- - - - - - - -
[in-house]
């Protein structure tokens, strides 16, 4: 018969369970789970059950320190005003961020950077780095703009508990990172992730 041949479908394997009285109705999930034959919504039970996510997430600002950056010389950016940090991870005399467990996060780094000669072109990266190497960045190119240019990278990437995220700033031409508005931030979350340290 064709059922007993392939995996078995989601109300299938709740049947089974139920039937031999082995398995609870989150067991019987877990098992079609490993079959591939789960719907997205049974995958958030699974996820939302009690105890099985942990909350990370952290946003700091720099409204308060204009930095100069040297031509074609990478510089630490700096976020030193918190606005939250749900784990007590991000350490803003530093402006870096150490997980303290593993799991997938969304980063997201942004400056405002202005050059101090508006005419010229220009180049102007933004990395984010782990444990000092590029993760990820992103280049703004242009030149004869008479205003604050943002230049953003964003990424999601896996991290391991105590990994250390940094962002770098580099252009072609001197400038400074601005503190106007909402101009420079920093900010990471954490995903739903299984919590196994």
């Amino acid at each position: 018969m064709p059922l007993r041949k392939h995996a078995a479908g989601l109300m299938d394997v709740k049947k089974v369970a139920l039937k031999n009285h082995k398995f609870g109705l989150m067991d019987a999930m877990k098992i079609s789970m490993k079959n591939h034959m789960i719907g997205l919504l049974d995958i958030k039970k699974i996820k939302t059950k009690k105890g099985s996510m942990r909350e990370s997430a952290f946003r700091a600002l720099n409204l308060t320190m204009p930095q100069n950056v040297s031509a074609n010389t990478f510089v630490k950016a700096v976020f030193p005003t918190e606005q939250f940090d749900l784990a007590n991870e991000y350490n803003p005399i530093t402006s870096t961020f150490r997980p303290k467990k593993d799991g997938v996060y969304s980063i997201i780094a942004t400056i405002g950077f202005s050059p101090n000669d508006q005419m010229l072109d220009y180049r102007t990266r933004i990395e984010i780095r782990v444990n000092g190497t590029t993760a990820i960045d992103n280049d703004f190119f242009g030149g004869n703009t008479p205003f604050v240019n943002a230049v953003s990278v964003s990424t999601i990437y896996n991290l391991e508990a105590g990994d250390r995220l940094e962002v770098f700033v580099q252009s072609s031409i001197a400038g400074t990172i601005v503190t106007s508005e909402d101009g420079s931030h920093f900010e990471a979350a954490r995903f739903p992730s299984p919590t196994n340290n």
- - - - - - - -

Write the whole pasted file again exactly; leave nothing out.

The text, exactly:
[in-house]
């Protein structure tokens, strides 16, 4: 018969369970789970059950320190005003961020950077780095703009508990990172992730 041949479908394997009285109705999930034959919504039970996510997430600002950056010389950016940090991870005399467990996060780094000669072109990266190497960045190119240019990278990437995220700033031409508005931030979350340290 064709059922007993392939995996078995989601109300299938709740049947089974139920039937031999082995398995609870989150067991019987877990098992079609490993079959591939789960719907997205049974995958958030699974996820939302009690105890099985942990909350990370952290946003700091720099409204308060204009930095100069040297031509074609990478510089630490700096976020030193918190606005939250749900784990007590991000350490803003530093402006870096150490997980303290593993799991997938969304980063997201942004400056405002202005050059101090508006005419010229220009180049102007933004990395984010782990444990000092590029993760990820992103280049703004242009030149004869008479205003604050943002230049953003964003990424999601896996991290391991105590990994250390940094962002770098580099252009072609001197400038400074601005503190106007909402101009420079920093900010990471954490995903739903299984919590196994």
């Amino acid at each position: 018969m064709p059922l007993r041949k392939h995996a078995a479908g989601l109300m299938d394997v709740k049947k089974v369970a139920l039937k031999n009285h082995k398995f609870g109705l989150m067991d019987a999930m877990k098992i079609s789970m490993k079959n591939h034959m789960i719907g997205l919504l049974d995958i958030k039970k699974i996820k939302t059950k009690k105890g099985s996510m942990r909350e990370s997430a952290f946003r700091a600002l720099n409204l308060t320190m204009p930095q100069n950056v040297s031509a074609n010389t990478f510089v630490k950016a700096v976020f030193p005003t918190e606005q939250f940090d749900l784990a007590n991870e991000y350490n803003p005399i530093t402006s870096t961020f150490r997980p303290k467990k593993d799991g997938v996060y969304s980063i997201i780094a942004t400056i405002g950077f202005s050059p101090n000669d508006q005419m010229l072109d220009y180049r102007t990266r933004i990395e984010i780095r782990v444990n000092g190497t590029t993760a990820i960045d992103n280049d703004f190119f242009g030149g004869n703009t008479p205003f604050v240019n943002a230049v953003s990278v964003s990424t999601i990437y896996n991290l391991e508990a105590g990994d250390r995220l940094e962002v770098f700033v580099q252009s072609s031409i001197a400038g400074t990172i601005v503190t106007s508005e909402d101009g420079s931030h920093f900010e990471a979350a954490r995903f739903p992730s299984p919590t196994n340290n």